Nick Tepe, director of Athens County Public Libraries in Southeast Ohio, often drives into the Nelsonville Library parking lot to see it dotted with cars occupied by passengers lit up by the light of their laptops and cell phones. Tepe intentionally keeps the Wi-Fi on 24/7 so that local students or professionals can study, work or simply catch up on social media. 50 percent of the total Wi-Fi usage at the Nelsonville and Glouster libraries is during closed hours. For many people, this is their only option for connectivity.
She spends 30 minutes in a tutoring classroom where she quietly works in the back. If that is insufficient time, she goes to another empty classroom before the bell rings for the next class. On some days she spends 15 minutes eating with friends before dashing off to study, and on other days she eats while studying. “You get used to it,” she says as she shrugs her shoulders. Sometimes she submits incomplete work.
Bill Krotzer, back in Ohio after 28 years in Fresno, California, sits on his house floor petting his dog, Perez. His entryway leads to a living room dotted with cozy lamp lights and warm rugs. A wide window frames a backyard pond surrounded by a green expanse under a dull sky with clouds that promise impending snow. As he strokes Perez, he looks around his house full of photos and trinkets of past lives and recounts memories of his deceased sister. “I’m sure it will all end up in the trash. That’s the way with memories.”
Krotzer grew up in Tiffin, Ohio, and moved back in 2018 to care for his sister with breast cancer. “My soul is tattered and torn from living in California and all the noise and pollution,” he says. In search of peace, quiet and quality time with his sister, he returned to Ohio. One month later, his sister died.
Nestled between idyllic meadows and rolling hills in Pomeroy, Ohio, is the dairy farm, Snowville Creamery. In ten years it has grown, and the milk, yogurt and cheese products can now be purchased at a Whole Foods 365 store in Columbus, Ohio and a Whole Foods Market in Philadelphia; however, as it prospers, green pastures and grass-fed cows are not enough. It will also need broadband.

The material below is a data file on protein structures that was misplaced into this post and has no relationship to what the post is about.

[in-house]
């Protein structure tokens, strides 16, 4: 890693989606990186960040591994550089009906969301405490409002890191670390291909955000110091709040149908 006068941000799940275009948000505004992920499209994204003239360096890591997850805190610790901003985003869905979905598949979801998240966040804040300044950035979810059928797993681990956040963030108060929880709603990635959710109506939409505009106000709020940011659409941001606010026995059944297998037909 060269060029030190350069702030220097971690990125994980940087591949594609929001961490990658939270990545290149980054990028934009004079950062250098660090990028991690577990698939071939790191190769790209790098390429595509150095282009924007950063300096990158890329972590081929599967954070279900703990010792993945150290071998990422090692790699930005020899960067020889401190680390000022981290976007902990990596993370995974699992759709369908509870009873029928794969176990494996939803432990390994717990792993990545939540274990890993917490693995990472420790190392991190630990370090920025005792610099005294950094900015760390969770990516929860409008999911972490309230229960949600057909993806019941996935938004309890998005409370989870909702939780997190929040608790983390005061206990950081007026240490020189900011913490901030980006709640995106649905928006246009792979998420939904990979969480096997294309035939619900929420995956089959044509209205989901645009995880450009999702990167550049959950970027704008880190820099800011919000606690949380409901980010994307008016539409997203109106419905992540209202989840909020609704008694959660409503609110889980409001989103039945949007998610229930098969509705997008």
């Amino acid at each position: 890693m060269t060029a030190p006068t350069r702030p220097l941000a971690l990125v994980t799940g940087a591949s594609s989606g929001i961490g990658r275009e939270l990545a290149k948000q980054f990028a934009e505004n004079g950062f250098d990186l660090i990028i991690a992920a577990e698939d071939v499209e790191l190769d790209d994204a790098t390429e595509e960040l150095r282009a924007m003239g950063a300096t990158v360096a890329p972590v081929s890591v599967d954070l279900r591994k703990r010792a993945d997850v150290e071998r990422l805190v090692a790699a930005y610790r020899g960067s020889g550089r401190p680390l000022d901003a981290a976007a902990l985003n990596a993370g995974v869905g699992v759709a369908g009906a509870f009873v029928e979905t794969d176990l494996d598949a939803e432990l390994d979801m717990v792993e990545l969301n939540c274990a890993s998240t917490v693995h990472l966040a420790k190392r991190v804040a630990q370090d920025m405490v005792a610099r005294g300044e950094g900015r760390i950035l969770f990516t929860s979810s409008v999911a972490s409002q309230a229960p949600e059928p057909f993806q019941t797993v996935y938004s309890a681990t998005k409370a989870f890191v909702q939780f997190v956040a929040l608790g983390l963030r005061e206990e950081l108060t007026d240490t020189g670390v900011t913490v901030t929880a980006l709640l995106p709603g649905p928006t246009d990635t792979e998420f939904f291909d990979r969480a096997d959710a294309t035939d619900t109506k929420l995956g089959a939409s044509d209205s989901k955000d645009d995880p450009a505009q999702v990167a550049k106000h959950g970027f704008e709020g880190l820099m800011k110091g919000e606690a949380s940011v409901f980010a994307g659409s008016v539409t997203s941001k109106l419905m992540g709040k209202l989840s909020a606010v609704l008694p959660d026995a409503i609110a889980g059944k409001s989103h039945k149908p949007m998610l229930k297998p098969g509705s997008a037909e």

The 15 computers share an average of six to 10 megabits of wireless data from Intelliwave, a local internet provider. On days with 10 megabits, it’s fast enough to write emails, browse the internet and function at a basic level, but on days with six megabits or less, it’s almost unusable. During these times, everyone spends an extra hour or more waiting on the internet to load, which means they clock more hours that ultimately cost the company. Back-ups are always postponed until the evening because they would slow everyone down during the day. Occasionally, their coverage completely fails, and they rely on back-up data from another provider, Frontier.
"One day we just didn’t have any internet, and then another day went by and another day."
The home of Tim Traxler, 75, and Cathy Sitko, 66, lies several miles down Highway 550, around a mile-and-a-half curvy road that feels like an endless driveway and finally up a steep gravel path. Deep in the woods, their home feels like a safe haven from civilization.
In 1980, as a young couple, they moved to this plot of land and set up a tent equipped with a dresser, a bed and a clothes-drying pole, but no electricity. Without a driveway, they parked on the side of the road and hiked up every day. Five months later, in the middle of winter they became one of the original "tiny house" owners – migrating from the tent to a 14 by 20-foot cabin. For the first three years in the tiny house, they had no electricity or running water, but eventually Traxler helped build the second longest electrical underground line in the area.
After the trees were removed, they called Viasat back. Viasat said those were the wrong trees.
For Tim, unnecessarily destroying 60-year-old trees "was like cutting off his arm," said Sitko. They became frustrated because they used to have internet, so why could they not again?
Finally, three long months later, an independent contractor with Viasat suggested a different location on their property to lay the wire and antennas. “He kinda thought we’ll just drape it across the ground, or we’ll put it through a tree or something.” Traxler disagreed and suggested installing it underground, but the contractor said he was not equipped to do that.
After a lifetime of construction and plumbing, Traxler said he could easily place conduit in the ground, install posts in the concrete and lay the wire himself. He just needed the contractor to install the antennas and hook the wire.
This time, it worked. They re-entered the connected world. “Not everyone could do that,” Traxler says. They acknowledge that they had the knowledge and financial means to essentially build their own network access portal.
Connect Ohio has released maps detailing which counties have Broadband, but they are misleading because connectivity is usually near the center of towns (libraries), but farther out it becomes spotty. In some cases, a house will have connection while the neighbors do not, but the maps report the whole area being connected.
The people featured in this story acknowledge that providers must be able to turn a profit, but this does not change the feeling of being left behind. Gary Goosman, mayor of Amesville, Ohio, believes that it will take the federal and state governments working together to solve this lapse in connectivity and profit. During the New Deal era under FDR, many rural Americans did not have electricity until the government stepped in. Companies would not build then for the same reason they do not now – they thought they would not make enough money in sparsely populated areas.
© Liz Moughon